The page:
How much info did hackers steal on US spies? Try all of it
Standard Form 86 reads like a biography of each intelligence worker
Analysis If the latest reports are true and Chinese hackers have managed to pilfer as much data about US government employees in sensitive positions as is thought, the Obama administration may be headed for a serious intelligence crisis.
According to an Associated Press report on Friday, hackers linked to China may have compromised databases containing information related to Standard Form 86, a questionnaire the US government gives to anyone who applies for a job that requires security clearance.
Not that the government relies on the answers you give. If you're applying for a top security job, expect the government to run a thorough background check on you. Assume it's going to find out everything. But the principle of Standard Form 86 is: You go first. Tell us everything.
And by "everything," we really mean everything. Where were you born? Where did you go to school? Where have you worked? And that's just the beginning. By the time you're done with all 127 pages of the form [PDF], there's really very little that you haven't revealed about yourself.
If all of this information is now in the hands of a foreign government, virtually every person working in intelligence or national security for the US government could be subject to blackmail, coercion, or worse.
What's on the form
Do you have any passports, or have you ever had any? In what country were they issued, and what are the numbers? And while we're at it, if the country of origin wasn't the US, do you mind explaining how you acquired these non-US passports?
Speaking of which, where have you lived? You'll need to provide the addresses of anywhere you've had a residence in the past 10 years – particularly if it was overseas – and you'll need to provide the name and contact information of a neighbor or someone else who can verify that you lived there.
Come to think of it, you'll need to provide detailed contact information – including home address, phone number, email address, and so on – of three people who know you well, no matter where you've lived. Not that the government doesn't trust you. It's just being thorough.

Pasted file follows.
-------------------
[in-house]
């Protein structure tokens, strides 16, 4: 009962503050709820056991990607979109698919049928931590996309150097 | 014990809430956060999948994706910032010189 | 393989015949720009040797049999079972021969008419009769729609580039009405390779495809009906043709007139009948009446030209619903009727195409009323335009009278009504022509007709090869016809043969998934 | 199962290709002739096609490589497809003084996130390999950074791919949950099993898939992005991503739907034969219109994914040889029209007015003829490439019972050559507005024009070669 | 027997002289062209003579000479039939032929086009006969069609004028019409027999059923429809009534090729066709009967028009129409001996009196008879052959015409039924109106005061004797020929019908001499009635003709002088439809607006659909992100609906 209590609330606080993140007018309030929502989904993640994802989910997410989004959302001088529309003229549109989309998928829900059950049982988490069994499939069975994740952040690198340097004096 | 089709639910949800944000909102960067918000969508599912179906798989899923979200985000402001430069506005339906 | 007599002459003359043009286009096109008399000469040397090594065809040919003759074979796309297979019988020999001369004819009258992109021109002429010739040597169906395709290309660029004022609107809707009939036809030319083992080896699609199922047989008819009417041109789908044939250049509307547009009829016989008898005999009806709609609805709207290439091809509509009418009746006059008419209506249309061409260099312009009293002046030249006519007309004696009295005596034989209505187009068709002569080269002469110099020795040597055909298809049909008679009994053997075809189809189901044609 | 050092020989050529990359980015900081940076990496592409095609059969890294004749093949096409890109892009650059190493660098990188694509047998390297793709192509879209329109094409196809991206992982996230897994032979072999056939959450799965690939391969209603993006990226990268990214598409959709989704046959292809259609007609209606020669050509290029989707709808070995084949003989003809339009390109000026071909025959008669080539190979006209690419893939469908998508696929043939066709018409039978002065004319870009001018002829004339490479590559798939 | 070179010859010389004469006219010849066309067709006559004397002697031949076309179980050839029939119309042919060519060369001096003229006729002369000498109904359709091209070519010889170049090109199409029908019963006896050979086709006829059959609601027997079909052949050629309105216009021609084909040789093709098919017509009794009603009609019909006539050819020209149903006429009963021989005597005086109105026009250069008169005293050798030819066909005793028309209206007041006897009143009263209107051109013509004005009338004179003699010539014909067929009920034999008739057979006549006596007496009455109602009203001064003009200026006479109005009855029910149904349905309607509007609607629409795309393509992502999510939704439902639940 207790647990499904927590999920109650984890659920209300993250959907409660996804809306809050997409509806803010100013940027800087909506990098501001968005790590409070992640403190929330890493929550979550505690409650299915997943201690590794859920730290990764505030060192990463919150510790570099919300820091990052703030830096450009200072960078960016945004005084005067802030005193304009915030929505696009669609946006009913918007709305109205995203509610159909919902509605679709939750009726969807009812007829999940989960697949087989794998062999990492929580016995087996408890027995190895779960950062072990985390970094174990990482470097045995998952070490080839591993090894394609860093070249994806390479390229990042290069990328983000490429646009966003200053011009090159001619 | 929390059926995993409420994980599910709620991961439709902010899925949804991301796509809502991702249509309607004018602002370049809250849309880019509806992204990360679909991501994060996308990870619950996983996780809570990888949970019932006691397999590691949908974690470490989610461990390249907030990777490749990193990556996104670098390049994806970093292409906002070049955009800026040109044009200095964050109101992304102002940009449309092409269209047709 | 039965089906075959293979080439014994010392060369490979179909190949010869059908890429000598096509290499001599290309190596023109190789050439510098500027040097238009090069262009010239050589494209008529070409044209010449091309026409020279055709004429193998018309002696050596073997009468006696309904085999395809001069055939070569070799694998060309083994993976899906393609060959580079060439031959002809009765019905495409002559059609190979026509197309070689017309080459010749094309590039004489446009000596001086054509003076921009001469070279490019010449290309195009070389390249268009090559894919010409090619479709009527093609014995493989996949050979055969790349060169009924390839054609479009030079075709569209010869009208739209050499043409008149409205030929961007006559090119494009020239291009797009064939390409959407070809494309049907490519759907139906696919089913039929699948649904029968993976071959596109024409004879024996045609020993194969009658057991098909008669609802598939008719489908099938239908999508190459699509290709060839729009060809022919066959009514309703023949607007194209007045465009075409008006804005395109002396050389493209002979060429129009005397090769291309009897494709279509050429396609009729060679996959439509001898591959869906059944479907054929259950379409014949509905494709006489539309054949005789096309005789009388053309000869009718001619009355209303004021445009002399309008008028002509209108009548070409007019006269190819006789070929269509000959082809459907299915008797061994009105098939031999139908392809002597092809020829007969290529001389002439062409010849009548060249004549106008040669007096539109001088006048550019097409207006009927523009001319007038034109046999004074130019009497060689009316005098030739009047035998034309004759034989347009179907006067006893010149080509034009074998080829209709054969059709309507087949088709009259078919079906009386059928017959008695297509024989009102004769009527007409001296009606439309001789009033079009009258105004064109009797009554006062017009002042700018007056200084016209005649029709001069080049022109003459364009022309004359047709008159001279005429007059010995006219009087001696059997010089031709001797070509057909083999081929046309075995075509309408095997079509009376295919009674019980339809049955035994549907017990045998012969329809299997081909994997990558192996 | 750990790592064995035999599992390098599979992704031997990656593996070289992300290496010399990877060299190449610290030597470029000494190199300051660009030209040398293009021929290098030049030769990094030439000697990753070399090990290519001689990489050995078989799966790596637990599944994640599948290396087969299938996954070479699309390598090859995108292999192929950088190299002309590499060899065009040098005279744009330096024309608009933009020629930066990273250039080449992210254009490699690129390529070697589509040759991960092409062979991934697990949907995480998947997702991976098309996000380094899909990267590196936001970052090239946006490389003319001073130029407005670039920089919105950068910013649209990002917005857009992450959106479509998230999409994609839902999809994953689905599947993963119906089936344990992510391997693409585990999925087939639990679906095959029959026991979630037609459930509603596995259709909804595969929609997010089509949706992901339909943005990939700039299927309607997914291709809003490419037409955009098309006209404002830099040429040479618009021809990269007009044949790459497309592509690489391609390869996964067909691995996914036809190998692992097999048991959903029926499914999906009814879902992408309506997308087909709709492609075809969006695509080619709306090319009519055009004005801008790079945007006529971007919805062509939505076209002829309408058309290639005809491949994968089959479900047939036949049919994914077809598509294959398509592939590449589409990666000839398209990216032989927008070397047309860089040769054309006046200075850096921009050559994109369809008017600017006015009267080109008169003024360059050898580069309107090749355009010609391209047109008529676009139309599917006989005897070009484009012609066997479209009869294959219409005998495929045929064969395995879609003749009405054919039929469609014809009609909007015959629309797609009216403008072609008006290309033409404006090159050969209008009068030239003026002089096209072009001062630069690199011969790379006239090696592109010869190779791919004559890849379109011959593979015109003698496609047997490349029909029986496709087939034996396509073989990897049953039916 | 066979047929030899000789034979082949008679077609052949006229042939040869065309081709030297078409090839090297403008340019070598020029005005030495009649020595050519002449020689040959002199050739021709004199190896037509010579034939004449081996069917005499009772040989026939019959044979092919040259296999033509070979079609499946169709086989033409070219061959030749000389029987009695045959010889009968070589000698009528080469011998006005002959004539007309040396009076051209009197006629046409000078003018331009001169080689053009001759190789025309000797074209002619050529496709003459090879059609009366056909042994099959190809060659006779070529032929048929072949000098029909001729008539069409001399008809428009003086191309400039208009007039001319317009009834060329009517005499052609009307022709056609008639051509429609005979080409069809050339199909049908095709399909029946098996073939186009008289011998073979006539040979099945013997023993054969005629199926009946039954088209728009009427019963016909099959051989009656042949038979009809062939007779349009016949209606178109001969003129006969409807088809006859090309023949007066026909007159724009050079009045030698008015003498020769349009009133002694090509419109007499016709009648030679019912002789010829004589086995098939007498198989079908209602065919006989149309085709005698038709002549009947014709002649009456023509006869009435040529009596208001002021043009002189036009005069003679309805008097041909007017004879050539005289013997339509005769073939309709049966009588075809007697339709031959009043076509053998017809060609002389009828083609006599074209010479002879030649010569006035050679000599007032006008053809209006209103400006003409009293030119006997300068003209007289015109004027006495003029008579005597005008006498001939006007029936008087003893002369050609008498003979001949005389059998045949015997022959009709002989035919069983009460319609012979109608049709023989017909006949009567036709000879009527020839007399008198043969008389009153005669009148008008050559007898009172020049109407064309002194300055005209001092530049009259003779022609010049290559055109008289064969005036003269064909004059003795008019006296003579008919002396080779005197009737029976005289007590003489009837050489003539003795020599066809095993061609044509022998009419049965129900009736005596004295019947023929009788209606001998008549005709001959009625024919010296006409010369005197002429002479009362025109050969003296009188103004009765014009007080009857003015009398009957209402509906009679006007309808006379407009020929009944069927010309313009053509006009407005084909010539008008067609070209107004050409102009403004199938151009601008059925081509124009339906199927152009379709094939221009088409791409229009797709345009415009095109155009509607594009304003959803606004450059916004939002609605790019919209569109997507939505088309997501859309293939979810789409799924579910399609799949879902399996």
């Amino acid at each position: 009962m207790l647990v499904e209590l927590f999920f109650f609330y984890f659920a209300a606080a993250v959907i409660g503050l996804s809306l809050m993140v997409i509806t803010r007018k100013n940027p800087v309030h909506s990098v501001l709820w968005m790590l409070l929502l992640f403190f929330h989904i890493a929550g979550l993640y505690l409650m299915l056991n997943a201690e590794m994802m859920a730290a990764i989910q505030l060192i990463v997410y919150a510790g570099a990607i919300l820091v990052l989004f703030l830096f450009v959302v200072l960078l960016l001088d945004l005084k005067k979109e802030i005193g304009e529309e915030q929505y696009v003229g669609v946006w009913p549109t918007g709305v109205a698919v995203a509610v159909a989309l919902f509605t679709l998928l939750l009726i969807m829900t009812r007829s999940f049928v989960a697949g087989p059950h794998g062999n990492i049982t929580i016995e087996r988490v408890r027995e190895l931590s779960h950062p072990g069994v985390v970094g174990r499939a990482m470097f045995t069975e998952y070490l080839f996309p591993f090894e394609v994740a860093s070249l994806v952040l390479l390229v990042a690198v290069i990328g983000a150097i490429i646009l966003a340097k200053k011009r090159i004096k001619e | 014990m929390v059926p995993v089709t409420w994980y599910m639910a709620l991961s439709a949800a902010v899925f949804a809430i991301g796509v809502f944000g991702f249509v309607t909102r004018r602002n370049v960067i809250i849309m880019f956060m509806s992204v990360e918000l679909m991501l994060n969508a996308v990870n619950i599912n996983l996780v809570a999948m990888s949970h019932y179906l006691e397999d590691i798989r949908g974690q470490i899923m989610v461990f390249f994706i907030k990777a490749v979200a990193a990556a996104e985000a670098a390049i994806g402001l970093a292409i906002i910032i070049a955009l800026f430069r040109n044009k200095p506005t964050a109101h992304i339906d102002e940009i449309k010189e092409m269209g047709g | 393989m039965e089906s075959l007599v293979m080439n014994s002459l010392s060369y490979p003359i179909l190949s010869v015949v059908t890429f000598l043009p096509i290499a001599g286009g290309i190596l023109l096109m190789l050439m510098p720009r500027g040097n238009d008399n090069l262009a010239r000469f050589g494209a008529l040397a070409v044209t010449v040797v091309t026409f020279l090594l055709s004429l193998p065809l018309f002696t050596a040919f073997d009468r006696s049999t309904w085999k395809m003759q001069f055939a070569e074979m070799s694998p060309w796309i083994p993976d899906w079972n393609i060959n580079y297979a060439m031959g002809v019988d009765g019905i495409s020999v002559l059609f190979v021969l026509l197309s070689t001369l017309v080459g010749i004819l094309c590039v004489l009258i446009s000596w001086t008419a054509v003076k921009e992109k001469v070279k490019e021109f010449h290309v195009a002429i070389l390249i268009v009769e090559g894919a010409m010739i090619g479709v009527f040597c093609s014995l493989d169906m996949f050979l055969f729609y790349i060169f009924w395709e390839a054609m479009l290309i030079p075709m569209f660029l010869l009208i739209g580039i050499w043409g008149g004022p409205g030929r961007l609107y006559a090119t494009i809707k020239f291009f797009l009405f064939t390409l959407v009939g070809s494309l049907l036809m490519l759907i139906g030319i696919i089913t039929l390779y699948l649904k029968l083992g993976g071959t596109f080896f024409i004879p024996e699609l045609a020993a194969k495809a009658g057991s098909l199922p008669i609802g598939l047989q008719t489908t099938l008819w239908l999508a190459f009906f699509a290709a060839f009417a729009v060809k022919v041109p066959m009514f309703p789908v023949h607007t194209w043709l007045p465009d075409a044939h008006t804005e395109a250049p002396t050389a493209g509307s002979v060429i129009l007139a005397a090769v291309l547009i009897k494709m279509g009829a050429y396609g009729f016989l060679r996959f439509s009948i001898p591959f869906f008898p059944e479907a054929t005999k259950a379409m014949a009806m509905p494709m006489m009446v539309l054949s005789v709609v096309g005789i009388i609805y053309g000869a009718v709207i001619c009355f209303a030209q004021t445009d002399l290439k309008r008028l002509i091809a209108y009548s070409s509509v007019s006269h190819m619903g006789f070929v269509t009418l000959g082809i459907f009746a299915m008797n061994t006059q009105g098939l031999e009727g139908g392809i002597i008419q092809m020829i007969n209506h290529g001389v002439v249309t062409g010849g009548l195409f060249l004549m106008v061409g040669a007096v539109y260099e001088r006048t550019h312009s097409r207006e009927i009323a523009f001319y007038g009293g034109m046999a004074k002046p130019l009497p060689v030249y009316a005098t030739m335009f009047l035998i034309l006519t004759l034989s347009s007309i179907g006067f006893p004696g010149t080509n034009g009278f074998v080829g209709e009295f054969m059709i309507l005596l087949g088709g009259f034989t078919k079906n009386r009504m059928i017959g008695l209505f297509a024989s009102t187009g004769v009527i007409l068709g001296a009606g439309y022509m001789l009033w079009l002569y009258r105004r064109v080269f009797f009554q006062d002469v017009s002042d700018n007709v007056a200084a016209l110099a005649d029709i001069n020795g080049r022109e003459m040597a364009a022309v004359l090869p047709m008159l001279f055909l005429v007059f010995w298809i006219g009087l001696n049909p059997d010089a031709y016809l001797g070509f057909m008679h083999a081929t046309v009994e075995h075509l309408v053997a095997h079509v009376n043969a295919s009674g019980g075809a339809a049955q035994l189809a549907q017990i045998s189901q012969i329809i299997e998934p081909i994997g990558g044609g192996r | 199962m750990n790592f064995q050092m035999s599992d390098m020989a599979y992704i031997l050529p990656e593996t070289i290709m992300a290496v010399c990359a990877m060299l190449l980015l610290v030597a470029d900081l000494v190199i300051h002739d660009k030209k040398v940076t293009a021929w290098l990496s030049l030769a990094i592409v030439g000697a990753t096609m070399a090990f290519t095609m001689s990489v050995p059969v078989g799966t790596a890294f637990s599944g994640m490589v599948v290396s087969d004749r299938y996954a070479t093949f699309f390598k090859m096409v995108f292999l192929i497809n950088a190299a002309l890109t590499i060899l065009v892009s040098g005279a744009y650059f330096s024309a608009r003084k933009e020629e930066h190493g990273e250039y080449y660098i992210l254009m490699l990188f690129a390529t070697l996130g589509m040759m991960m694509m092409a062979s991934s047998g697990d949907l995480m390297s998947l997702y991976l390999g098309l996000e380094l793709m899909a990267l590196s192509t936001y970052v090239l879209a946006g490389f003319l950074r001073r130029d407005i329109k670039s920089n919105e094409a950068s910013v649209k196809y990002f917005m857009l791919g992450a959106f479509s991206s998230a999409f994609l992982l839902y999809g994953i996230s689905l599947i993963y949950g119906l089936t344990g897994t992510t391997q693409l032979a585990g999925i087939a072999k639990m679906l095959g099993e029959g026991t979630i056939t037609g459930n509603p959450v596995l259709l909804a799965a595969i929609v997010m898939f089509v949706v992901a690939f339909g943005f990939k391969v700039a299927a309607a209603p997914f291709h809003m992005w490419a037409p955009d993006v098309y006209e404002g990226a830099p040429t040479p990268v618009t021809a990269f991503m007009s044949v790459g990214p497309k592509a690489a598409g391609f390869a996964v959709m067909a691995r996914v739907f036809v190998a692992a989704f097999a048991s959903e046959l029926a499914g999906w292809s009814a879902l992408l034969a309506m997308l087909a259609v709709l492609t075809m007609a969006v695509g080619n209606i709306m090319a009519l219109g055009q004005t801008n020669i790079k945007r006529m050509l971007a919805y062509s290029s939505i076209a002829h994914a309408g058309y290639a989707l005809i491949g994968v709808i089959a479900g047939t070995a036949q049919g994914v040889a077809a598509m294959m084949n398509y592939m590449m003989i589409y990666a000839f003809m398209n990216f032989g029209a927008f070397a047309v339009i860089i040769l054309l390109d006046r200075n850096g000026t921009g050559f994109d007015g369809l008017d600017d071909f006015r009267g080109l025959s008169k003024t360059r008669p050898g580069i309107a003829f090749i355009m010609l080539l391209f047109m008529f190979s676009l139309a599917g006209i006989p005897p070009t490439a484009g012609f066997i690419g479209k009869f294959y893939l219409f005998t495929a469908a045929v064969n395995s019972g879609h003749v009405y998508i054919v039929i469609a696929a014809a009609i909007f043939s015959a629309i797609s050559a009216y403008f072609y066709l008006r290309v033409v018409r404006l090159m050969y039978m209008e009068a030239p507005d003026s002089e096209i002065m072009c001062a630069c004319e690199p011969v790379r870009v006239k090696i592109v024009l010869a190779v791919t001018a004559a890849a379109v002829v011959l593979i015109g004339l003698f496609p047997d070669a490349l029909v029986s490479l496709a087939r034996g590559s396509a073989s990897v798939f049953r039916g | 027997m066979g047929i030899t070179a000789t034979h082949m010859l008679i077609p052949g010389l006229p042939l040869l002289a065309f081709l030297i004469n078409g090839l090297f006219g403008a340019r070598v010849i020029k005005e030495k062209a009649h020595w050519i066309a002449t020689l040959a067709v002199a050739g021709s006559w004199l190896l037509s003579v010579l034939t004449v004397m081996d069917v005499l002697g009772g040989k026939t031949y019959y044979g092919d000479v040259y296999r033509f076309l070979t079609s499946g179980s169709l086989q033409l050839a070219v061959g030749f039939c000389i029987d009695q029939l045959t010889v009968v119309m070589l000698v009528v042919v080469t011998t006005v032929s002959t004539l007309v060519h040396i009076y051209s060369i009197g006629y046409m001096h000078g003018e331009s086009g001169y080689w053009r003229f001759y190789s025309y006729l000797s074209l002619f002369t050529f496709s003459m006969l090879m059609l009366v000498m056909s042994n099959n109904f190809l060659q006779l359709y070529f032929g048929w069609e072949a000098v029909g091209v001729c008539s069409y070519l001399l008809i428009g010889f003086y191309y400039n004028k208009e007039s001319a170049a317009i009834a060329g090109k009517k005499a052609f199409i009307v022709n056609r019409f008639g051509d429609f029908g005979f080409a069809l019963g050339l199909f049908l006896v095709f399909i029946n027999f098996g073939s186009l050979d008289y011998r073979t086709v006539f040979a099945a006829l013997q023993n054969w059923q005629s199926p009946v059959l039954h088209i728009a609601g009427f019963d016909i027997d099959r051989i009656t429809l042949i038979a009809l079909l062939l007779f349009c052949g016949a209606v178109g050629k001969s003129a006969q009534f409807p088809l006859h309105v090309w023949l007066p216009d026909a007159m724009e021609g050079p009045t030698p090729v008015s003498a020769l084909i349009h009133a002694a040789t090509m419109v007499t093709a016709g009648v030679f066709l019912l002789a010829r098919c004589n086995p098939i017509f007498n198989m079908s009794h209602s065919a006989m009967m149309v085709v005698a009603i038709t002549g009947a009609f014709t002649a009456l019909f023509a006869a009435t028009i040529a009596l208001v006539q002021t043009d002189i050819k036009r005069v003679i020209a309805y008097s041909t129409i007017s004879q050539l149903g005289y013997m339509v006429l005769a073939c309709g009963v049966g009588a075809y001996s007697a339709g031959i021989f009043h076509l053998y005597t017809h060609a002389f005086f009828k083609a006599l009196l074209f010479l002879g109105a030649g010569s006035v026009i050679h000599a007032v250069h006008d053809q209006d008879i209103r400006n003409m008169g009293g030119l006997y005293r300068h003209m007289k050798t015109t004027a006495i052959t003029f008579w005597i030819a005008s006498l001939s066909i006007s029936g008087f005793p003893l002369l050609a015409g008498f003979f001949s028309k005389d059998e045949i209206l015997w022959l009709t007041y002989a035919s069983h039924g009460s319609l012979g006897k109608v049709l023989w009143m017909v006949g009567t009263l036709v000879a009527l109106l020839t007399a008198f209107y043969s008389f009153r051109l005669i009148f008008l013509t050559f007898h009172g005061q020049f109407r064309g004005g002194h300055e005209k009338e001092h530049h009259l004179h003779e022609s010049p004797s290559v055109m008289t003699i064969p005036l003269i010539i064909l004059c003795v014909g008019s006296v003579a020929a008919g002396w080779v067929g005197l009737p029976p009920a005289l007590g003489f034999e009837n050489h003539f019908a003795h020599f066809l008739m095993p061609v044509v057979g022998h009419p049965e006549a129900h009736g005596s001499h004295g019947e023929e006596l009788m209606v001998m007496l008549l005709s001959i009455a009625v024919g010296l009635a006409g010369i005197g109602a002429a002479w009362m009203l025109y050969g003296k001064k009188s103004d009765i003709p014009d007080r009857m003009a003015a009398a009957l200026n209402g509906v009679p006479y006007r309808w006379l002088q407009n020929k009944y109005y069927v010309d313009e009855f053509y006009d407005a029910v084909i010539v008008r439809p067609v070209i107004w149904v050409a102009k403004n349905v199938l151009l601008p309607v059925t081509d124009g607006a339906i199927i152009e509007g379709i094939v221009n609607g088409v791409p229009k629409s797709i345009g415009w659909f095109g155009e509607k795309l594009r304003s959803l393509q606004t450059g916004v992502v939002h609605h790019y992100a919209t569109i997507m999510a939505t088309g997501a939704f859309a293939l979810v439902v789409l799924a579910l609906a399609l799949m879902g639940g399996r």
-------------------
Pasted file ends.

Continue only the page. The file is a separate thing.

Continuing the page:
Are you married? Have you ever been? Let's not mince words, here – "do you presently reside with a cohabitant"? The government will need to know the details, including name, address, and so on.
And how about relatives? Who are they, what's the relationship, and where do they live? That includes step-siblings, foster parents, in-laws, and so on. Don't worry, it's just the US government who's asking – it's not like it's going to tell anyone else. Everything is held in the strictest confidence – until China hacks the database, that is.
And while you're at it, just go ahead and list the names, addresses, and other contact information for anybody whom you're in contact with overseas. For example, let's say you're in contact with a business associate in China. You'll want to put that down on the form.
Have you ever received any kind of government benefits from a non-US country, like financial aid or college loans? Or to turn the tables, have you ever provided any kind of financial support for someone outside the US? Names and contact info, please.
Also, what about foreign jobs? Has anyone overseas offered you one? Asked you to work as a consultant, maybe? Don't worry, we're not talking about your whole life here. The government only cares about the past seven years.
Look, let's just say if you've ever left the country in the last seven years, you'll want to put that on the form. And if you met any dodgy people while you were away – like police, military, or members of foreign intelligence organizations – you'll want to explain that, too.